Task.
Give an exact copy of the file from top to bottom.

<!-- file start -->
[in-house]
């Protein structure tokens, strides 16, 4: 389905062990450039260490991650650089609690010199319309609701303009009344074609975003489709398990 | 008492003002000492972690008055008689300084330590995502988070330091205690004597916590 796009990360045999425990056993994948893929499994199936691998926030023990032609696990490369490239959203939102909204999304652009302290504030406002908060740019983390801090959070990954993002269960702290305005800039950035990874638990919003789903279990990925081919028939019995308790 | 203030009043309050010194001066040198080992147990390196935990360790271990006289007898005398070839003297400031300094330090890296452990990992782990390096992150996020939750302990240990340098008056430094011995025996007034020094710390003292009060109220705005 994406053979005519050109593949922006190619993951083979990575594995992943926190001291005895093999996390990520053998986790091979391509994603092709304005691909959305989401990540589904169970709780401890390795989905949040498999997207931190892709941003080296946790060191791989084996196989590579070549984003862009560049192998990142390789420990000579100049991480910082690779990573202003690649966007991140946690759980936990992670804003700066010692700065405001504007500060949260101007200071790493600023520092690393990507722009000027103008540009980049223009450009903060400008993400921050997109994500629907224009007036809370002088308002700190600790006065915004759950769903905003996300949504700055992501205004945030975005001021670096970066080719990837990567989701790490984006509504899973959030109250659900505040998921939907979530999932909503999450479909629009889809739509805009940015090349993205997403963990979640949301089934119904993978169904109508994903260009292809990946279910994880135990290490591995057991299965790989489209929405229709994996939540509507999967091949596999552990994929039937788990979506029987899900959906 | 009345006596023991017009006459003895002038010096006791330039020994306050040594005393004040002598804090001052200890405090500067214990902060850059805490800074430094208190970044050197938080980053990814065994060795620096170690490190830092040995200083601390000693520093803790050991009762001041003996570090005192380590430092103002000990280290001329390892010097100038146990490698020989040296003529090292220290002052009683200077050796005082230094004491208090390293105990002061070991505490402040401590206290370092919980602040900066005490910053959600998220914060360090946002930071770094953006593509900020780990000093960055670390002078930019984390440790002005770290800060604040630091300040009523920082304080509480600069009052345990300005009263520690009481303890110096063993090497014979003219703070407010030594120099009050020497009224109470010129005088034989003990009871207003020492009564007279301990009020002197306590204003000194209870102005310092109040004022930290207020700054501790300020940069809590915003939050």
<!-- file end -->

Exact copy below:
[in-house]
């Protein structure tokens, strides 16, 4: 389905062990450039260490991650650089609690010199319309609701303009009344074609975003489709398990 | 008492003002000492972690008055008689300084330590995502988070330091205690004597916590 796009990360045999425990056993994948893929499994199936691998926030023990032609696990490369490239959203939102909204999304652009302290504030406002908060740019983390801090959070990954993002269960702290305005800039950035990874638990919003789903279990990925081919028939019995308790 | 203030009043309050010194001066040198080992147990390196935990360790271990006289007898005398070839003297400031300094330090890296452990990992782990390096992150996020939750302990240990340098008056430094011995025996007034020094710390003292009060109220705005 994406053979005519050109593949922006190619993951083979990575594995992943926190001291005895093999996390990520053998986790091979391509994603092709304005691909959305989401990540589904169970709780401890390795989905949040498999997207931190892709941003080296946790060191791989084996196989590579070549984003862009560049192998990142390789420990000579100049991480910082690779990573202003690649966007991140946690759980936990992670804003700066010692700065405001504007500060949260101007200071790493600023520092690393990507722009000027103008540009980049223009450009903060400008993400921050997109994500629907224009007036809370002088308002700190600790006065915004759950769903905003996300949504700055992501205004945030975005001021670096970066080719990837990567989701790490984006509504899973959030109250659900505040998921939907979530999932909503999450479909629009889809739509805009940015090349993205997403963990979640949301089934119904993978169904109508994903260009292809990946279910994880135990290490591995057991299965790989489209929405229709994996939540509507999967091949596999552990994929039937788990979506029987899900959906 | 009345006596023991017009006459003895002038010096006791330039020994306050040594005393004040002598804090001052200890405090500067214990902060850059805490800074430094208190970044050197938080980053990814065994060795620096170690490190830092040995200083601390000693520093803790050991009762001041003996570090005192380590430092103002000990280290001329390892010097100038146990490698020989040296003529090292220290002052009683200077050796005082230094004491208090390293105990002061070991505490402040401590206290370092919980602040900066005490910053959600998220914060360090946002930071770094953006593509900020780990000093960055670390002078930019984390440790002005770290800060604040630091300040009523920082304080509480600069009052345990300005009263520690009481303890110096063993090497014979003219703070407010030594120099009050020497009224109470010129005088034989003990009871207003020492009564007279301990009020002197306590204003000194209870102005310092109040004022930290207020700054501790300020940069809590915003939050």